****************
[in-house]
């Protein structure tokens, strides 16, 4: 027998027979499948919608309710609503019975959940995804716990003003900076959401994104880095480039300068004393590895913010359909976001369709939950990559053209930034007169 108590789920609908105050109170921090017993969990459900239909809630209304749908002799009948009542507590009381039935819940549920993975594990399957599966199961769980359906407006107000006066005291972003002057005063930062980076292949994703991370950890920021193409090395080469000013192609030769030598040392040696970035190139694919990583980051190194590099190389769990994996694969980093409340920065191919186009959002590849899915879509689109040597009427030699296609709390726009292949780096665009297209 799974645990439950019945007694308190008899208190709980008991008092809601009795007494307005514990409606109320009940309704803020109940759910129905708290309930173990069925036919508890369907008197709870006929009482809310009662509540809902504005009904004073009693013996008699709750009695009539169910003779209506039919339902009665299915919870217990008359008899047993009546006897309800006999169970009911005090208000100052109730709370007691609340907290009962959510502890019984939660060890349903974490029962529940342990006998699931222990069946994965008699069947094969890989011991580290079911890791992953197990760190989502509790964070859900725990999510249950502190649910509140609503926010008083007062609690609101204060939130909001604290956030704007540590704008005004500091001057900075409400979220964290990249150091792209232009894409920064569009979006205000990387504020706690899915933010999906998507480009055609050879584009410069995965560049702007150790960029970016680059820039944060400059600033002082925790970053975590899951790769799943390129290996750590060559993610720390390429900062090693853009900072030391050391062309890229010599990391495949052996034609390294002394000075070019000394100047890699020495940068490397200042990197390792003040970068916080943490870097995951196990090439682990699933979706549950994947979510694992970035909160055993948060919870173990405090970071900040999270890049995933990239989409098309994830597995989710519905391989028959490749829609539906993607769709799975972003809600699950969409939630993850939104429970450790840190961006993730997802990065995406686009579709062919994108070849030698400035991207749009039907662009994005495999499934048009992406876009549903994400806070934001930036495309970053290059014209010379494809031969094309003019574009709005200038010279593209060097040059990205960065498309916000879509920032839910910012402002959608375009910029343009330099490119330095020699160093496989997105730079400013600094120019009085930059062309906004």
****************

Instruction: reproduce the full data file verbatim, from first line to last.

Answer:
[in-house]
């Protein structure tokens, strides 16, 4: 027998027979499948919608309710609503019975959940995804716990003003900076959401994104880095480039300068004393590895913010359909976001369709939950990559053209930034007169 108590789920609908105050109170921090017993969990459900239909809630209304749908002799009948009542507590009381039935819940549920993975594990399957599966199961769980359906407006107000006066005291972003002057005063930062980076292949994703991370950890920021193409090395080469000013192609030769030598040392040696970035190139694919990583980051190194590099190389769990994996694969980093409340920065191919186009959002590849899915879509689109040597009427030699296609709390726009292949780096665009297209 799974645990439950019945007694308190008899208190709980008991008092809601009795007494307005514990409606109320009940309704803020109940759910129905708290309930173990069925036919508890369907008197709870006929009482809310009662509540809902504005009904004073009693013996008699709750009695009539169910003779209506039919339902009665299915919870217990008359008899047993009546006897309800006999169970009911005090208000100052109730709370007691609340907290009962959510502890019984939660060890349903974490029962529940342990006998699931222990069946994965008699069947094969890989011991580290079911890791992953197990760190989502509790964070859900725990999510249950502190649910509140609503926010008083007062609690609101204060939130909001604290956030704007540590704008005004500091001057900075409400979220964290990249150091792209232009894409920064569009979006205000990387504020706690899915933010999906998507480009055609050879584009410069995965560049702007150790960029970016680059820039944060400059600033002082925790970053975590899951790769799943390129290996750590060559993610720390390429900062090693853009900072030391050391062309890229010599990391495949052996034609390294002394000075070019000394100047890699020495940068490397200042990197390792003040970068916080943490870097995951196990090439682990699933979706549950994947979510694992970035909160055993948060919870173990405090970071900040999270890049995933990239989409098309994830597995989710519905391989028959490749829609539906993607769709799975972003809600699950969409939630993850939104429970450790840190961006993730997802990065995406686009579709062919994108070849030698400035991207749009039907662009994005495999499934048009992406876009549903994400806070934001930036495309970053290059014209010379494809031969094309003019574009709005200038010279593209060097040059990205960065498309916000879509920032839910910012402002959608375009910029343009330099490119330095020699160093496989997105730079400013600094120019009085930059062309906004």